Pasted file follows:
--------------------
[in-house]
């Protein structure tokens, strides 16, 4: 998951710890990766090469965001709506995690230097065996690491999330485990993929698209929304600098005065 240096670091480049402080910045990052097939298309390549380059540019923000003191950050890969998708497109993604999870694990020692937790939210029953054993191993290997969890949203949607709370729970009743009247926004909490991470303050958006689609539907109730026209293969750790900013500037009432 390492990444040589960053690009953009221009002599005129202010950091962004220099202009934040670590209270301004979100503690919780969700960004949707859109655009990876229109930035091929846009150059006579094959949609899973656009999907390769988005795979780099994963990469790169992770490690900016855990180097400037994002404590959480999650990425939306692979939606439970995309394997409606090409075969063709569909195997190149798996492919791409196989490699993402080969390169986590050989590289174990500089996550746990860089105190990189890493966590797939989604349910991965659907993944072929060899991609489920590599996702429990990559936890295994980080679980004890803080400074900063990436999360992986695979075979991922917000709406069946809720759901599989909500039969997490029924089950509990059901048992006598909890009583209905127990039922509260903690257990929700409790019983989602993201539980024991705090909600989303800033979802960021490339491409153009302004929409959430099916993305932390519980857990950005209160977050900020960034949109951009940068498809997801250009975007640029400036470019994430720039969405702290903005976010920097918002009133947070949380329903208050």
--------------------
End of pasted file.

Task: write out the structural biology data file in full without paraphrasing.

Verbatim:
[in-house]
């Protein structure tokens, strides 16, 4: 998951710890990766090469965001709506995690230097065996690491999330485990993929698209929304600098005065 240096670091480049402080910045990052097939298309390549380059540019923000003191950050890969998708497109993604999870694990020692937790939210029953054993191993290997969890949203949607709370729970009743009247926004909490991470303050958006689609539907109730026209293969750790900013500037009432 390492990444040589960053690009953009221009002599005129202010950091962004220099202009934040670590209270301004979100503690919780969700960004949707859109655009990876229109930035091929846009150059006579094959949609899973656009999907390769988005795979780099994963990469790169992770490690900016855990180097400037994002404590959480999650990425939306692979939606439970995309394997409606090409075969063709569909195997190149798996492919791409196989490699993402080969390169986590050989590289174990500089996550746990860089105190990189890493966590797939989604349910991965659907993944072929060899991609489920590599996702429990990559936890295994980080679980004890803080400074900063990436999360992986695979075979991922917000709406069946809720759901599989909500039969997490029924089950509990059901048992006598909890009583209905127990039922509260903690257990929700409790019983989602993201539980024991705090909600989303800033979802960021490339491409153009302004929409959430099916993305932390519980857990950005209160977050900020960034949109951009940068498809997801250009975007640029400036470019994430720039969405702290903005976010920097918002009133947070949380329903208050």